Nashville’s ambitious new bus line seemed to have a green light — until the GOP-led Legislature, with help from the Koch brothers, stepped in.
By Michael Kranish, Boston Globe, October 10, 2015 NASHVILLE — Karl Dean, a Democrat
Two months after that January 2014 meeting in Nashville, the dream seemed to be coming true. The White House announced that money for Dean’s project was in the president’s budget.
..... “I’m not used to having the state come in and try to crush us,” Dean said in an interview last month, on his last full day in office. .... It showed how national politics, and secretly financed outside groups, can influence even local battles. ..... A city ordinance designed to stop discrimination against gays and lesbians was undone by the state. An effort to ban guns in Nashville’s parks was overturned by the state. .... Then came the battle over the 7-mile high-speed bus line, lyrically dubbed the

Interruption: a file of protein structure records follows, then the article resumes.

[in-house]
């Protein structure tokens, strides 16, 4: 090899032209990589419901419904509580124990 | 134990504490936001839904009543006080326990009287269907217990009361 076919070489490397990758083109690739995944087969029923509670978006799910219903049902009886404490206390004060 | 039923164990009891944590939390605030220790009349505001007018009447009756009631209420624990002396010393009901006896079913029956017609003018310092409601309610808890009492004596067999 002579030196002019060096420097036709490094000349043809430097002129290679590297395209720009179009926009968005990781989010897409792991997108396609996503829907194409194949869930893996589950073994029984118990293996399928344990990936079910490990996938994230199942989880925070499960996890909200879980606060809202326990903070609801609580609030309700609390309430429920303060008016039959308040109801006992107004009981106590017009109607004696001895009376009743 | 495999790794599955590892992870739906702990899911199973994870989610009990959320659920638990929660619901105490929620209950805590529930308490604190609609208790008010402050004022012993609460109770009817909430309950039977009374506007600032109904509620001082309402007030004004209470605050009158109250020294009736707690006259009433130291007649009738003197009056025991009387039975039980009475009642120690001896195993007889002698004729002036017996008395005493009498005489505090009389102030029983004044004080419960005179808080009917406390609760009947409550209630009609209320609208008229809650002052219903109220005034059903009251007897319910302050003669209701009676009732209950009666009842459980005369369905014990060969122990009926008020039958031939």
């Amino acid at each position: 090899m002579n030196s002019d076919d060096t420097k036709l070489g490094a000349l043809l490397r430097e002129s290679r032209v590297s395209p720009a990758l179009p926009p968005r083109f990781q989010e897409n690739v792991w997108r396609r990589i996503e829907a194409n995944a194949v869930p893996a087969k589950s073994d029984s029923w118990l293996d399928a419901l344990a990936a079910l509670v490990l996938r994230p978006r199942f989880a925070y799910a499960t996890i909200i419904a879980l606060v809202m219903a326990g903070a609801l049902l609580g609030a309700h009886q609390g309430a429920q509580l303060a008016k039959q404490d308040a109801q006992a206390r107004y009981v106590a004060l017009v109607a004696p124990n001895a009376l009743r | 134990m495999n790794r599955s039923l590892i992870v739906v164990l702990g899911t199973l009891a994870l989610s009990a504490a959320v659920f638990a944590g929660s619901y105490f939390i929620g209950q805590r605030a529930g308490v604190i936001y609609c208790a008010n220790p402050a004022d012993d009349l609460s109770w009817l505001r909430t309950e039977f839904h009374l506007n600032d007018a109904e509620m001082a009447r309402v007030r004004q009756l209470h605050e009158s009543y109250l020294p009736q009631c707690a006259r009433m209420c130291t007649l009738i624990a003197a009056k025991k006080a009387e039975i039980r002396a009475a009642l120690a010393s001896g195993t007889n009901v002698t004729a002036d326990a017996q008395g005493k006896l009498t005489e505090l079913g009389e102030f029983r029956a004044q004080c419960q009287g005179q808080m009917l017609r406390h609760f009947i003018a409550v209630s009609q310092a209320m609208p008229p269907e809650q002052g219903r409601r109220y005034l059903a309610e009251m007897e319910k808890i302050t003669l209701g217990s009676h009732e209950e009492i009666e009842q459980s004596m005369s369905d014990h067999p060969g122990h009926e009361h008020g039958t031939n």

|Rick Williams was the leading opponent of the Amp in Nashville.|
Rick Williams, the owner of Nashville Limousine Service for 15 years, also was aghast. ...
Williams said. He became chairman of a group he called “Stop Amp,” but said he figured the project was a done deal. ... Lee Beaman ..... also believed there was no chance to kill the project at City Hall, given Dean’s support. But stopping it at the state level seemed doable. That is where the Koch-supported group came in.
My Comment: This is a good article, is well written, and captures the flavor of Nashville in words and pictures. The writer got a few things wrong however in explaining the AMP: it was a dumb idea, proposed for the wrong corridor, and almost no one wanted it.